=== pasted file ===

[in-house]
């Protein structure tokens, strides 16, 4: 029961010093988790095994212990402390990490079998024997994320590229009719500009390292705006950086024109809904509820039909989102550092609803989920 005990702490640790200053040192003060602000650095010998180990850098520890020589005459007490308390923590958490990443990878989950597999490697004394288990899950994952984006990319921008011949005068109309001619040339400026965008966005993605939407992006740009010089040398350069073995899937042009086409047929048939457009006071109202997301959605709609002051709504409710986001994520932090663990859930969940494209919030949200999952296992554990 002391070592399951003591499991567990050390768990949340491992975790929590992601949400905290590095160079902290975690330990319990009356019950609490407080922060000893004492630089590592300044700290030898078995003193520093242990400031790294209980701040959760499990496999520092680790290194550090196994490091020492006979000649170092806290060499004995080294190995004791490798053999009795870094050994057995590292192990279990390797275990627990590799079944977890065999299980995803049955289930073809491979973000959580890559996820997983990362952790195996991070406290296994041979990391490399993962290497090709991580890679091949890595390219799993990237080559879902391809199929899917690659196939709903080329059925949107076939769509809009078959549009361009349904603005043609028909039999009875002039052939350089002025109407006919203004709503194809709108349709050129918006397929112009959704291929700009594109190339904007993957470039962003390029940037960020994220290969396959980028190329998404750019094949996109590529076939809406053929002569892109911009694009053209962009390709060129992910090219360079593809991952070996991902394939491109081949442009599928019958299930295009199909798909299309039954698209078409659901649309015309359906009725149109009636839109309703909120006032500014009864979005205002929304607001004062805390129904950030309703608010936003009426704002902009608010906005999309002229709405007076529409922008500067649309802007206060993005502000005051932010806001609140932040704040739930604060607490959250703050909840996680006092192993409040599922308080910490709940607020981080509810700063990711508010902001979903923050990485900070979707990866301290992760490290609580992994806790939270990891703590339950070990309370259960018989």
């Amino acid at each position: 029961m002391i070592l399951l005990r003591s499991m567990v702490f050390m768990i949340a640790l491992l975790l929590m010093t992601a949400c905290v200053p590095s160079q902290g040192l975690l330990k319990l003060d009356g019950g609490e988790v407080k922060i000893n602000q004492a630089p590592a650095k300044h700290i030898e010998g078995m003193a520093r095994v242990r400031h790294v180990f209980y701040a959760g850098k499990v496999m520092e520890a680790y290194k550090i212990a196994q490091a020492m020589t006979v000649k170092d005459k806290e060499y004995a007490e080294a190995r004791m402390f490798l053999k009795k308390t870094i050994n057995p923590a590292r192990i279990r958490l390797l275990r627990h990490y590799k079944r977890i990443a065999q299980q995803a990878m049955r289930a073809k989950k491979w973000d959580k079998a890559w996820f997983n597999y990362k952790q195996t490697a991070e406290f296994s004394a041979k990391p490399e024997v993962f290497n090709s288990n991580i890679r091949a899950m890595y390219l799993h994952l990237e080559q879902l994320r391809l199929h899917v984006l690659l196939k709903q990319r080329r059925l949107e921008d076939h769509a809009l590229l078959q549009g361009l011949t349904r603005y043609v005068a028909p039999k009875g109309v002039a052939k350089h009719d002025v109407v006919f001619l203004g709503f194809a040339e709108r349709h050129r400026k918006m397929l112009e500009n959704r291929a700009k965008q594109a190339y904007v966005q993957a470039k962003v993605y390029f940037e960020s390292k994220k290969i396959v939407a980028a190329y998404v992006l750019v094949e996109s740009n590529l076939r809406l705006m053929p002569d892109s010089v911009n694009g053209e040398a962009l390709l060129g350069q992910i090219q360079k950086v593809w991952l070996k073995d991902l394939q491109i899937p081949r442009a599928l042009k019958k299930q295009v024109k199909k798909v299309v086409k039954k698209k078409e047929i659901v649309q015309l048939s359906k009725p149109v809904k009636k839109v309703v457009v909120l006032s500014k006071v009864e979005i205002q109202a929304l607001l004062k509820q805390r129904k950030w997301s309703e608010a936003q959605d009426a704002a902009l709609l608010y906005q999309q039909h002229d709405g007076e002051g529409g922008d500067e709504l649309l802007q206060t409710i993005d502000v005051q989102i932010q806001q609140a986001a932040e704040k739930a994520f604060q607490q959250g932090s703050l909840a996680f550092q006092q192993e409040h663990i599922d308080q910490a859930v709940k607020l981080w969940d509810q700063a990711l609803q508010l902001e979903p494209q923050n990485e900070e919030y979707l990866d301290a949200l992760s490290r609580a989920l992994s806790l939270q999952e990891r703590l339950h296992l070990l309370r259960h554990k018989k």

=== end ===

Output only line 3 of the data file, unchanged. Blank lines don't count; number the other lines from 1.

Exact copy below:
């Amino acid at each position: 029961m002391i070592l399951l005990r003591s499991m567990v702490f050390m768990i949340a640790l491992l975790l929590m010093t992601a949400c905290v200053p590095s160079q902290g040192l975690l330990k319990l003060d009356g019950g609490e988790v407080k922060i000893n602000q004492a630089p590592a650095k300044h700290i030898e010998g078995m003193a520093r095994v242990r400031h790294v180990f209980y701040a959760g850098k499990v496999m520092e520890a680790y290194k550090i212990a196994q490091a020492m020589t006979v000649k170092d005459k806290e060499y004995a007490e080294a190995r004791m402390f490798l053999k009795k308390t870094i050994n057995p923590a590292r192990i279990r958490l390797l275990r627990h990490y590799k079944r977890i990443a065999q299980q995803a990878m049955r289930a073809k989950k491979w973000d959580k079998a890559w996820f997983n597999y990362k952790q195996t490697a991070e406290f296994s004394a041979k990391p490399e024997v993962f290497n090709s288990n991580i890679r091949a899950m890595y390219l799993h994952l990237e080559q879902l994320r391809l199929h899917v984006l690659l196939k709903q990319r080329r059925l949107e921008d076939h769509a809009l590229l078959q549009g361009l011949t349904r603005y043609v005068a028909p039999k009875g109309v002039a052939k350089h009719d002025v109407v006919f001619l203004g709503f194809a040339e709108r349709h050129r400026k918006m397929l112009e500009n959704r291929a700009k965008q594109a190339y904007v966005q993957a470039k962003v993605y390029f940037e960020s390292k994220k290969i396959v939407a980028a190329y998404v992006l750019v094949e996109s740009n590529l076939r809406l705006m053929p002569d892109s010089v911009n694009g053209e040398a962009l390709l060129g350069q992910i090219q360079k950086v593809w991952l070996k073995d991902l394939q491109i899937p081949r442009a599928l042009k019958k299930q295009v024109k199909k798909v299309v086409k039954k698209k078409e047929i659901v649309q015309l048939s359906k009725p149109v809904k009636k839109v309703v457009v909120l006032s500014k006071v009864e979005i205002q109202a929304l607001l004062k509820q805390r129904k950030w997301s309703e608010a936003q959605d009426a704002a902009l709609l608010y906005q999309q039909h002229d709405g007076e002051g529409g922008d500067e709504l649309l802007q206060t409710i993005d502000v005051q989102i932010q806001q609140a986001a932040e704040k739930a994520f604060q607490q959250g932090s703050l909840a996680f550092q006092q192993e409040h663990i599922d308080q910490a859930v709940k607020l981080w969940d509810q700063a990711l609803q508010l902001e979903p494209q923050n990485e900070e919030y979707l990866d301290a949200l992760s490290r609580a989920l992994s806790l939270q999952e990891r703590l339950h296992l070990l309370r259960h554990k018989k």